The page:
1927 in science
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Astronomy and astrophysics
- Edward Emerson Barnard's A Photographic Atlas of Selected Regions of the Milky Way is published posthumously.
- The Cholodny-Went model of tropism in emerging monocotyledon shoots is first proposed by Nikolai Cholodny of the University of Kiev.
- Fritz London and Walter Heitler apply quantum mechanics to explain covalent bonding in the hydrogen molecule, which marks the birth of quantum chemistry.
- American biologist Raymond Pearl publishes an influential attack on the basic assumptions of eugenics.
- Publication of the 2nd edition of Principia Mathematica by Alfred North Whitehead and Bertrand Russell, one of the most important and seminal works in mathematical logic and philosophy.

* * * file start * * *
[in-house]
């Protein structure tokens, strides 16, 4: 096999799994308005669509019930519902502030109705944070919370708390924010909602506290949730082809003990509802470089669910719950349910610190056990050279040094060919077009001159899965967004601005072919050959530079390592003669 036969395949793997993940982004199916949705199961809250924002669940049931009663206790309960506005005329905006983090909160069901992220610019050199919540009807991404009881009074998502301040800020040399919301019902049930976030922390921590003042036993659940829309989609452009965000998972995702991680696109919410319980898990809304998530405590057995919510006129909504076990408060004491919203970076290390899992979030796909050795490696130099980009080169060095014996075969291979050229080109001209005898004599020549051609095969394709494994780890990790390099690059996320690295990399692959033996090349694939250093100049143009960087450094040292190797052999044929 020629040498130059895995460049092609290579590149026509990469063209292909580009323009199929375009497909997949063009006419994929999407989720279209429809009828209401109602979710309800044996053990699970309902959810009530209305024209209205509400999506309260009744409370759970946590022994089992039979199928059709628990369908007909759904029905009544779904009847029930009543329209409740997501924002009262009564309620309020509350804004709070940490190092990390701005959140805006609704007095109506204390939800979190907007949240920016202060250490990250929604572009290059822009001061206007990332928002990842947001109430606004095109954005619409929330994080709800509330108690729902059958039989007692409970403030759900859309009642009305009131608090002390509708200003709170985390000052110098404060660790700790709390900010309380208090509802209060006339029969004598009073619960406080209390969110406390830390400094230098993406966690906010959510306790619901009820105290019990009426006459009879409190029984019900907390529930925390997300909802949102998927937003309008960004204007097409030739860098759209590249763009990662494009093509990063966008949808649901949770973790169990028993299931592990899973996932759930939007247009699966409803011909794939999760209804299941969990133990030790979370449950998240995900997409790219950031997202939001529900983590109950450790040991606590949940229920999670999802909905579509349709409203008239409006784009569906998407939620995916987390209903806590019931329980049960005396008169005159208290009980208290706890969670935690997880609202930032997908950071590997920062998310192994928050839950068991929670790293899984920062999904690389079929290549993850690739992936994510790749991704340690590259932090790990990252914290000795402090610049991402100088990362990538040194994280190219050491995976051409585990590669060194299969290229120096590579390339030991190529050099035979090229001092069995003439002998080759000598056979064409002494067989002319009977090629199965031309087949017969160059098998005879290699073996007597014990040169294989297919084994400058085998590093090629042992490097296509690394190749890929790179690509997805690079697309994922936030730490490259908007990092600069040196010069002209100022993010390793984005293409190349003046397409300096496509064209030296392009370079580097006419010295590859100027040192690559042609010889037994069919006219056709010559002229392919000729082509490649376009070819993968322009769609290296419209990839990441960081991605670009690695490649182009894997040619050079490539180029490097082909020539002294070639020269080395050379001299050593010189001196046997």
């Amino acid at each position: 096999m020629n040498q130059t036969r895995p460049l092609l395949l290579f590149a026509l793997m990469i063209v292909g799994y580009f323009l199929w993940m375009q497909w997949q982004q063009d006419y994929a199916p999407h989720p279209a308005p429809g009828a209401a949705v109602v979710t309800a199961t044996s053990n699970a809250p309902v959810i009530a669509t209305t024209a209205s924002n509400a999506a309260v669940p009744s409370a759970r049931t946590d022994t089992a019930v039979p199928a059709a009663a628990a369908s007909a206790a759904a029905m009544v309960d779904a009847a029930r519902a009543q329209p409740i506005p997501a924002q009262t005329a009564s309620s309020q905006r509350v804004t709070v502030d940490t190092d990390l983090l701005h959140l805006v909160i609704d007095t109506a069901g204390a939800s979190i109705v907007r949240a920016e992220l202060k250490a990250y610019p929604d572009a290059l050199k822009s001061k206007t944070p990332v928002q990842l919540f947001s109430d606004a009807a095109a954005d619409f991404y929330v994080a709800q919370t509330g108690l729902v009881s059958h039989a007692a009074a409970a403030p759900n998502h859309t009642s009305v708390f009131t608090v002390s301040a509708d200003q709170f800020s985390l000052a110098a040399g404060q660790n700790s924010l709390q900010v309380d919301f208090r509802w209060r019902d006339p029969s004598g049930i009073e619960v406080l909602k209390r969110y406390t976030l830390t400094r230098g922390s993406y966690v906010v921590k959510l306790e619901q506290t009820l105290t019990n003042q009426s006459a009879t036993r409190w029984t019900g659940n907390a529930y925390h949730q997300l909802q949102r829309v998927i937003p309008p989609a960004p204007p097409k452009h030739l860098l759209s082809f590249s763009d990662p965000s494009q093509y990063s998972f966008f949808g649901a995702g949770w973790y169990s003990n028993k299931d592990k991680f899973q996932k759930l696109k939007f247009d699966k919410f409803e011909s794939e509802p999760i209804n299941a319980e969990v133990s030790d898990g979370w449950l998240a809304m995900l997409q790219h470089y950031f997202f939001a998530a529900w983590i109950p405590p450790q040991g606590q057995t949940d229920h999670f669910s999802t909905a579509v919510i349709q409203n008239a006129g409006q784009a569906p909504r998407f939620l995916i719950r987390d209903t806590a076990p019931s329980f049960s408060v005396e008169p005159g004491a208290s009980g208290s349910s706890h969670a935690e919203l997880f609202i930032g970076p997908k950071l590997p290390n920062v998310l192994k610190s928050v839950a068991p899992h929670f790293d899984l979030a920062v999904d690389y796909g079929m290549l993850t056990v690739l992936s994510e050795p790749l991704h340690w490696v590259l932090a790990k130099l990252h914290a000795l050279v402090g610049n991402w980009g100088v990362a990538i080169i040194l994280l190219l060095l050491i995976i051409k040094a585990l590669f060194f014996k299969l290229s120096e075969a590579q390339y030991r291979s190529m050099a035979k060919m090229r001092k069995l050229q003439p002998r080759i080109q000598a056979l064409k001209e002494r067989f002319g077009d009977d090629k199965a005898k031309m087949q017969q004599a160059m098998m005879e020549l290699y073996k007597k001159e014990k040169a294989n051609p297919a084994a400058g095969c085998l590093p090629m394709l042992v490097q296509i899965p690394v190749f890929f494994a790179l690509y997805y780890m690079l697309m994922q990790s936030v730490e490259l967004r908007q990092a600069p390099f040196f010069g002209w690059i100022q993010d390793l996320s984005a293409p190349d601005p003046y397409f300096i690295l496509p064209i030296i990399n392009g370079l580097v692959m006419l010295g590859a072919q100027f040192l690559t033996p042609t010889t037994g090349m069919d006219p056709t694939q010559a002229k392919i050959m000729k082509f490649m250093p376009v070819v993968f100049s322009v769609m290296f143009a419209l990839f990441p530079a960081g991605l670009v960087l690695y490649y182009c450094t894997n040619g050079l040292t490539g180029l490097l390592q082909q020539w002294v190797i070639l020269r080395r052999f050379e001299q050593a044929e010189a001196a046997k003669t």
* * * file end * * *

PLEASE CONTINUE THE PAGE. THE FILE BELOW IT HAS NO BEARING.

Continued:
- February 23 – German theoretical physicist Werner Heisenberg writes a letter to fellow physicist Wolfgang Pauli in which he describes his uncertainty principle for the first time.
- April – Abbé Georges Lemaître publishes in the Annales de la Société Scientifique de Bruxelles "Un Univers homogène de masse constante et de rayon croissant rendant compte de la vitesse radiale des nébuleuses extra-galactiques" proposing the theory of the expansion of the Universe, deriving what will become known as Hubble's law, making the first estimation of what will become called the Hubble constant, and proposing what becomes known as the Big Bang theory of the origin of the Universe, which he calls his 'hypothesis of the primeval atom'.
- October – The fifth Solvay Conference meets in Brussels to discuss the newly formulated quantum mechanics. Albert Einstein attacks the theories of Niels Bohr and Werner Heisenberg.
- August 2 – American electrical engineer Harold Stephen Black invents the negative-feedback amplifier.
- September 7 – Philo Farnsworth's electronic image dissector television camera tube transmits its first image at his laboratory at 202 Green Street in San Francisco.